The banks of the Mississippi River and the Great River Road in Aitkin County outside of Palisades are dotted with pro-water and anti-Line 3 and -Enbridge signs.
David Huckfelt, Keith Secola, and Annie Humphrey performed at the Protect the Water concert in Aitkin County Monday.
MinnPost photo by Jim Walsh
David Huckfelt, Keith Secola, and Annie Humphrey performed at the Protect the Water concert in Aitkin County Monday.
Keith Secola and David Huckfelt performed Monday at the Protect the Water concert. Said Huckfelt: “If you're not, you know, an idiot or blind, you start to realize that the further you pull the lens back the more suffering that's been going on in our country underneath our false sense of history. So to me, to be here is a voting with your feet, showing up in person, and recognizing really to say ‘Thank you’ to the Water Protectors, because it's not just their water that they're fighting for up here. It's our water and so it's our responsibility, whoever we are, to show up and do our part and I have tremendous respect for them, these are my heroes here: When we finally dynamite Mount Rushmore, and there are just piles of rubble there, it will look more like Paha Sapa did from beginningless time, and we can name the beautiful rubble peaks after Winona, Tara Houska, Tania Aubid, Mary Lyons and Sharon Day. Those are the people who I follow to learn how to do this work, this [particular] kind of important work. I want my music to play whatever small role it can; I love playing at events as radical as this. I'm here for all that stuff: for the music, for the people, and to say ‘Thank you.’”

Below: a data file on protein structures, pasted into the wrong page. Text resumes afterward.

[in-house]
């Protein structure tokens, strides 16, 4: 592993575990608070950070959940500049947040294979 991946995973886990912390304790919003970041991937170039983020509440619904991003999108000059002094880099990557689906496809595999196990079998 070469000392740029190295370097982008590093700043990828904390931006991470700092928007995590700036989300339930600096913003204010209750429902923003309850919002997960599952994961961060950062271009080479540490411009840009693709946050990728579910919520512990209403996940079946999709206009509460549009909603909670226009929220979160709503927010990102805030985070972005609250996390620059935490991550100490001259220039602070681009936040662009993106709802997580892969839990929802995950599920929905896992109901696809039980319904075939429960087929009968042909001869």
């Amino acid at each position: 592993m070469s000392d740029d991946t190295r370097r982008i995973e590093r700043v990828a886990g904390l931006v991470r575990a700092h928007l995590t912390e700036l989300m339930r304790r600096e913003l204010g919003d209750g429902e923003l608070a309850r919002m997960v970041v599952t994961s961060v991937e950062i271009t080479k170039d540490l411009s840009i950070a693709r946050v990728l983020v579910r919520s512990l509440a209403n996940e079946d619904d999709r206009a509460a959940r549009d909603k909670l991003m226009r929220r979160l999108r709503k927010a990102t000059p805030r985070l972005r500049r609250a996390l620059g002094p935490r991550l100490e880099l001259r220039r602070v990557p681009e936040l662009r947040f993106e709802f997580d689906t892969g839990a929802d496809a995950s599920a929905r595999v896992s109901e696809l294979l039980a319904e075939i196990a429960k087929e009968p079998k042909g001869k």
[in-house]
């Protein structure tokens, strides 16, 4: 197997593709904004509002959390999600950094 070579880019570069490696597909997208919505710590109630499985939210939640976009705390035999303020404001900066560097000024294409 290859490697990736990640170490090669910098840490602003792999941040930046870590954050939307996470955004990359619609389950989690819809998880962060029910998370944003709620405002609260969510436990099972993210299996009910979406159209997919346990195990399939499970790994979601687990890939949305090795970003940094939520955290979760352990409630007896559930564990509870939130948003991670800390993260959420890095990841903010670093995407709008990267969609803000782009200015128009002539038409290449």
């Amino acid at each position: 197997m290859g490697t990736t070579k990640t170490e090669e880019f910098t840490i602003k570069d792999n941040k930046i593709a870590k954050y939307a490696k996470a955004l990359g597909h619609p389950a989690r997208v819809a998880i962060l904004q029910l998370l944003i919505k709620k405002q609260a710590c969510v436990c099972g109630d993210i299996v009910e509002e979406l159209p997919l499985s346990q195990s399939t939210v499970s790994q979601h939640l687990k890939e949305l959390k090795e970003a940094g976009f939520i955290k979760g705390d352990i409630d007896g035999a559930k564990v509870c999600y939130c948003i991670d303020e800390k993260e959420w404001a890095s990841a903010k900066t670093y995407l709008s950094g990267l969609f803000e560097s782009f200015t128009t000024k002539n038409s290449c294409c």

MinnPost photo by Jim Walsh